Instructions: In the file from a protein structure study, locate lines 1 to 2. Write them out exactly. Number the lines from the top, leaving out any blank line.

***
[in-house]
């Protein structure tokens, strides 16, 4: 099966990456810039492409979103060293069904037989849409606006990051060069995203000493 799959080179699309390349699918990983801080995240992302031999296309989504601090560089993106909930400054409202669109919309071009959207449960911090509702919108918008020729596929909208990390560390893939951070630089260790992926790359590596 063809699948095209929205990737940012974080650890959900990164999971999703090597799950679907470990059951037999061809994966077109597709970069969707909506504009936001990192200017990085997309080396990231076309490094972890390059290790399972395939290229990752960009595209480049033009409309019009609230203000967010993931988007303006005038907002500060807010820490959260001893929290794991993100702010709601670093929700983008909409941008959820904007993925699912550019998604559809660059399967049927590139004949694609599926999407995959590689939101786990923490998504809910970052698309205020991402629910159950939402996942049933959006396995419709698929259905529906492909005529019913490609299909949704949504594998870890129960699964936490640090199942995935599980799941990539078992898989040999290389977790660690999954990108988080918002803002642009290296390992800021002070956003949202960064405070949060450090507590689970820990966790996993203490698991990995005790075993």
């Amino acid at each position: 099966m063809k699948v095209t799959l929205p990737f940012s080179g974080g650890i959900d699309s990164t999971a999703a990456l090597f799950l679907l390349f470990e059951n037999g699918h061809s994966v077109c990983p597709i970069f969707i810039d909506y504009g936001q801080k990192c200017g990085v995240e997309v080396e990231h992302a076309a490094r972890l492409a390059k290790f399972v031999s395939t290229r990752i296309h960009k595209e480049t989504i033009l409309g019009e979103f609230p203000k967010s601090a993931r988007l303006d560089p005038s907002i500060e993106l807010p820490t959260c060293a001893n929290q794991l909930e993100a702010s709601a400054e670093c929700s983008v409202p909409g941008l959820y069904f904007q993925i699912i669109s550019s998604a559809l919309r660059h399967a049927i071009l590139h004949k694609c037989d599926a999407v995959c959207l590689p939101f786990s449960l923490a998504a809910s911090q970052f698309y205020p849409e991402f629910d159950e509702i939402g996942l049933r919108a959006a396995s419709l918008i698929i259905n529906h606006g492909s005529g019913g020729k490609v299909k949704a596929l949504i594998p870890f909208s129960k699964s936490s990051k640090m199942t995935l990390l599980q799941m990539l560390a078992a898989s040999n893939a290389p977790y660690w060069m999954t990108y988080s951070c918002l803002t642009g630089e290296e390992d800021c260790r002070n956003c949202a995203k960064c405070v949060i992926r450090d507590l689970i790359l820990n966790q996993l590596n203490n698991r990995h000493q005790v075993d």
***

[in-house]
């Protein structure tokens, strides 16, 4: 099966990456810039492409979103060293069904037989849409606006990051060069995203000493 799959080179699309390349699918990983801080995240992302031999296309989504601090560089993106909930400054409202669109919309071009959207449960911090509702919108918008020729596929909208990390560390893939951070630089260790992926790359590596 063809699948095209929205990737940012974080650890959900990164999971999703090597799950679907470990059951037999061809994966077109597709970069969707909506504009936001990192200017990085997309080396990231076309490094972890390059290790399972395939290229990752960009595209480049033009409309019009609230203000967010993931988007303006005038907002500060807010820490959260001893929290794991993100702010709601670093929700983008909409941008959820904007993925699912550019998604559809660059399967049927590139004949694609599926999407995959590689939101786990923490998504809910970052698309205020991402629910159950939402996942049933959006396995419709698929259905529906492909005529019913490609299909949704949504594998870890129960699964936490640090199942995935599980799941990539078992898989040999290389977790660690999954990108988080918002803002642009290296390992800021002070956003949202960064405070949060450090507590689970820990966790996993203490698991990995005790075993």